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You’ve been hit by the recession but you still want to hit those balls. You don’t think you can swing your country club fees anymore, yet you still want to swing that iron. You've severed all links to your golf buddies because you lost your job but you still want to be out on the links.
Golfing on a budget is achievable; it just takes doing a bit of homework and some adjustments to what you are used to.
Forget country, go municipal
It is hard to undo the kind of leisure lifestyle we become accustomed to. The atmosphere in an exclusive country club where membership is required and pampering is readily available is often worth the extra fees every month. The additional cost of country club membership and rubbing elbows with a special group of privileged people, for many, is no longer a justifiable expense. If you find yourself having to give up your membership to these kinds of clubs, don't feel you also have to leave your favorite sport behind.
Municipal golf courses don't offer all of the extra amenties that come with club membership but they do provide you with an inexpensive place to play golf, practice and meet new people. Municipal course are open to the public and don’t charge hefty country club fees. If you live in a large city, chances are there is at least one or two public golf courses in your area.
For example, if you live in New York, one municipal golf course is the Spook Rock Municipal Golf course. According to Tom Robinson who is a contributing writer to TravelGolf .com, Spook Rock was cited by Golf Digest “as the 10th best public course in New York” and ranked 52nd as one of the most affordable golf courses in the country. Green fees are reasonable:
$18 for residents
$11.00 for seniors, and
$45 for non-residents
Chula Vista Municipal Golf Course in Bonita, California has tee time specials that go from $38.00 to $51.00 per player, depending on the day of the week.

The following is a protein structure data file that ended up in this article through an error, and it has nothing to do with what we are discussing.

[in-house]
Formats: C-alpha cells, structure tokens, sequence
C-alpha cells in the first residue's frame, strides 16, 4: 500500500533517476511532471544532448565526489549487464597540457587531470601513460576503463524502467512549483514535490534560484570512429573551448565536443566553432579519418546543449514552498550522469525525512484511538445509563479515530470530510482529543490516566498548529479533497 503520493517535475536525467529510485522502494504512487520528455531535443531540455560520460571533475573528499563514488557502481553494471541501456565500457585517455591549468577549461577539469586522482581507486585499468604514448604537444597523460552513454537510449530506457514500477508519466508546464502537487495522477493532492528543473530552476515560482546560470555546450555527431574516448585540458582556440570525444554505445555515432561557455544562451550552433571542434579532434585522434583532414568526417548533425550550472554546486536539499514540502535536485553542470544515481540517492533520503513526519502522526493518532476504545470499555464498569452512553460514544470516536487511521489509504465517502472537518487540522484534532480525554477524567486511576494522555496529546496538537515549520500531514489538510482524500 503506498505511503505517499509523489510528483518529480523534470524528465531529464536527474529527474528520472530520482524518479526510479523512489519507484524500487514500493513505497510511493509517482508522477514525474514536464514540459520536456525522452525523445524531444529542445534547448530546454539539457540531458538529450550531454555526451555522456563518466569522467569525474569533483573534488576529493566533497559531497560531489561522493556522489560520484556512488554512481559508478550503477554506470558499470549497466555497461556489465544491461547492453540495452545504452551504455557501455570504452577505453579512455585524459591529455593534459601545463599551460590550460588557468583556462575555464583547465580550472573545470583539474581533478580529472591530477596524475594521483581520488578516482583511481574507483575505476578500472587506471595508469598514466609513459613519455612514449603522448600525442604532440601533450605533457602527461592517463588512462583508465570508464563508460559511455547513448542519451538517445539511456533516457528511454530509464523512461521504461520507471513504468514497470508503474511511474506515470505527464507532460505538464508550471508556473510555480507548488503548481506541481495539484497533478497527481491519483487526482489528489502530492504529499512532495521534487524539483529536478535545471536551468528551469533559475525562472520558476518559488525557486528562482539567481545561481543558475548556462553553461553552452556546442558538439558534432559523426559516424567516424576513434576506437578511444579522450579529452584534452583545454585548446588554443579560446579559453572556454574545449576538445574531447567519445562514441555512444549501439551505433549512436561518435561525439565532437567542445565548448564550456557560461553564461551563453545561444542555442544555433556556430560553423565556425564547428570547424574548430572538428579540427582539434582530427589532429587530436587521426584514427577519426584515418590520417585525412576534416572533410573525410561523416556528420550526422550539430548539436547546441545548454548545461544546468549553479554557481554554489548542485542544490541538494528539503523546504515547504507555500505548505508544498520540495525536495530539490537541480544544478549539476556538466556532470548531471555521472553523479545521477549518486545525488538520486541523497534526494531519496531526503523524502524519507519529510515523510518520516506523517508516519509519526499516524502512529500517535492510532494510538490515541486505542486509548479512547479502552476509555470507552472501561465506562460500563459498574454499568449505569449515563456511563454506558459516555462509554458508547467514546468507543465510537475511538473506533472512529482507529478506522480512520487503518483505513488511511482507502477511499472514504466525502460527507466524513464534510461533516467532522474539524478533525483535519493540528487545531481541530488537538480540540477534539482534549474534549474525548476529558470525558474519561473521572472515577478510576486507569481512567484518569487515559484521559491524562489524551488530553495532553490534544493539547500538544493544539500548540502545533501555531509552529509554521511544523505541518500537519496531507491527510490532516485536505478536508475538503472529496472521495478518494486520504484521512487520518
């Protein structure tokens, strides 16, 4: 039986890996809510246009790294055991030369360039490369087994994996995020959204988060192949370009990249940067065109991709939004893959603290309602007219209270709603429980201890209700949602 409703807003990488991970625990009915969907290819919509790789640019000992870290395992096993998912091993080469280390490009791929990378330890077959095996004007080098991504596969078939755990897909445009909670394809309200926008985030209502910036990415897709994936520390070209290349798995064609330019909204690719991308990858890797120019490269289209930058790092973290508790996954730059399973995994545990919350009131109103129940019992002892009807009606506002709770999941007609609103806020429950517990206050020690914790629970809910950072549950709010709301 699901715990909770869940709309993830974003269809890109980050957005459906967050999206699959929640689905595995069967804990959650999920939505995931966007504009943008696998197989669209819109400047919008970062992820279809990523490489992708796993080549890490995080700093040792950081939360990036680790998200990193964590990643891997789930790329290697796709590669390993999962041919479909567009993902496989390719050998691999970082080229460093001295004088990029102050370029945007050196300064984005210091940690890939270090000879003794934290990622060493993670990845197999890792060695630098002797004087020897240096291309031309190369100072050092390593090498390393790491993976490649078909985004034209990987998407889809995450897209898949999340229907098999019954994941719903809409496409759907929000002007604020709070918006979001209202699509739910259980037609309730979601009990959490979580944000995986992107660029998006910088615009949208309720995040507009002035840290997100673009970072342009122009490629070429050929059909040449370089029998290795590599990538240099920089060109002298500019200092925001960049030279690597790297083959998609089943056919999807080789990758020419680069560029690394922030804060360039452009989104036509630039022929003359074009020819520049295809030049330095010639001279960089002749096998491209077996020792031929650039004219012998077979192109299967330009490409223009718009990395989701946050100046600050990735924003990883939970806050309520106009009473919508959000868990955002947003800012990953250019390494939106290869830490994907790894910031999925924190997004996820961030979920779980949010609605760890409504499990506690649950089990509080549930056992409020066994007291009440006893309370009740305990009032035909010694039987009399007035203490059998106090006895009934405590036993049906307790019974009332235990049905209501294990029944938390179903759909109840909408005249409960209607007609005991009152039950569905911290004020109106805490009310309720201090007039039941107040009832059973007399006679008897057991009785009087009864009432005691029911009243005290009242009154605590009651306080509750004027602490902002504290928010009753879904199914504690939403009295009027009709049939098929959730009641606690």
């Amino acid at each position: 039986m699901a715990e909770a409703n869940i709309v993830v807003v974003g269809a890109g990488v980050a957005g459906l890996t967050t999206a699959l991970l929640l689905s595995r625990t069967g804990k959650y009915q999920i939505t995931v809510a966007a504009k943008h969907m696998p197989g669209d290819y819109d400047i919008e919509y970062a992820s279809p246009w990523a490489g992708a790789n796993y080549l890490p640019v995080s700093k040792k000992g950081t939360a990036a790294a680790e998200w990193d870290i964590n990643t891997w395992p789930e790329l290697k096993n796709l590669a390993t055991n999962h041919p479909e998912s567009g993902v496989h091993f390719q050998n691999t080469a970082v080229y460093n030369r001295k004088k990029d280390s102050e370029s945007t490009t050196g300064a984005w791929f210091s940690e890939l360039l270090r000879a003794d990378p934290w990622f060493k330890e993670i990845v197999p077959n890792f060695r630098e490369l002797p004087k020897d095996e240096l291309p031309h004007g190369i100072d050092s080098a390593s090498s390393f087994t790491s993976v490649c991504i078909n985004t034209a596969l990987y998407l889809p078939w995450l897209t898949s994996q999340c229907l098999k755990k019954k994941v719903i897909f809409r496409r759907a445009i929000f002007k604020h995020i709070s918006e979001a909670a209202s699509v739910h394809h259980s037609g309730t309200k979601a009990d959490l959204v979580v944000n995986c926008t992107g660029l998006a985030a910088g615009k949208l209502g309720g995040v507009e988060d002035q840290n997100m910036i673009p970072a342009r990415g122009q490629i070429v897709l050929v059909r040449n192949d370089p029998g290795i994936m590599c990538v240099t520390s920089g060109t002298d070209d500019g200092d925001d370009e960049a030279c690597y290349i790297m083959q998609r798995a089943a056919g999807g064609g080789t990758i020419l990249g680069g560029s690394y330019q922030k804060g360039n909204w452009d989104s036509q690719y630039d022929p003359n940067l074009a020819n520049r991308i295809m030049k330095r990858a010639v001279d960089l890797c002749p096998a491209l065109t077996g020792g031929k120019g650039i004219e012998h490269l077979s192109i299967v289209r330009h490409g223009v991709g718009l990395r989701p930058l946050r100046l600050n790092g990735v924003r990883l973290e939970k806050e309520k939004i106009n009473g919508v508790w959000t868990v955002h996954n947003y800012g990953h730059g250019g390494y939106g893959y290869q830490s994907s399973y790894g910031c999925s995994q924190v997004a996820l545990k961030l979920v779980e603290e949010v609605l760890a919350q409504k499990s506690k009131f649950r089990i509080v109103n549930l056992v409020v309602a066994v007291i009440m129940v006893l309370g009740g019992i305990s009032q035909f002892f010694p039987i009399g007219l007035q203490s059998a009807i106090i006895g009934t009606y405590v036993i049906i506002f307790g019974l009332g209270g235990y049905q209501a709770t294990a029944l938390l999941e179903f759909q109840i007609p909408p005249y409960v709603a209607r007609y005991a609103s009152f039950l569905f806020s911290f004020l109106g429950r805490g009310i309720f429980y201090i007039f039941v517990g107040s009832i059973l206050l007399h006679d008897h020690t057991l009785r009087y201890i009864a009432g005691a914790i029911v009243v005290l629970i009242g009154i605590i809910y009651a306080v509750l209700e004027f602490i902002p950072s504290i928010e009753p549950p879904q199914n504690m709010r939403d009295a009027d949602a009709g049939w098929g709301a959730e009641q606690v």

Play during the week
Weekend fees are more expensive than Monday through Thursday fees, so if you’re not keen about crowded golf courses anyway, you can change your playing days to take advantage of slightly lower fees.
Play twilight golf
“Twilight” simply refers to the time of day you play golf. Generally, twilight rates, which start after 2:00 pm or 3:00 pm, are lower than morning rates. Courses lower the rates during these times to fill the course for 9-hole rounds or faster 18-hole players. Be aware that twilight weekday and twilight weekend rates are different.
Use coupons, discount cards and senior citizen rates
Courses are often sending out discount coupons or special deals for seniors during the spring and fall. With the economy where it is, we can expect these discounts to be made available during the peak summer months as well at some courses. You may also wish to ask the organizations you belong to (e.g. American Association of Retired Persons or American Automobile Association) if they give out special discounts for golf games.
Book online and in advance
Some golf courses have online specials and will offer you discounts if you book in advance, rather than last minute. Some golf courses will also extend a generous discount after you have booked five times. By signing up to receive their e-newsletter, you will have access to information on discounted fees and special promotions.
Used golf clubs and accessories
You could profit from huge savings if you purchased used golf clubs and accessories, especially if you’re relatively new at the game. Start with old clubs and master your strokes first before you go for top-of-the-line golf clubs. Most clubs have bulletin boards with postings from players who want to sell their old clubs. You can check your community centre and the classified ads of your local paper, as well as go into eBay or any online auction sites.
Work part-time at a golf club
Membership has its rewards, so the saying goes, but employment – even on a part-time basis – can save you precious dollars on course fees. You can work in a golf club as a grounds monitor or as an instructor, or even work in the pro shop in exchange for employee discounts.
~Ben Anton, 2009Repower - Golfing on a Budget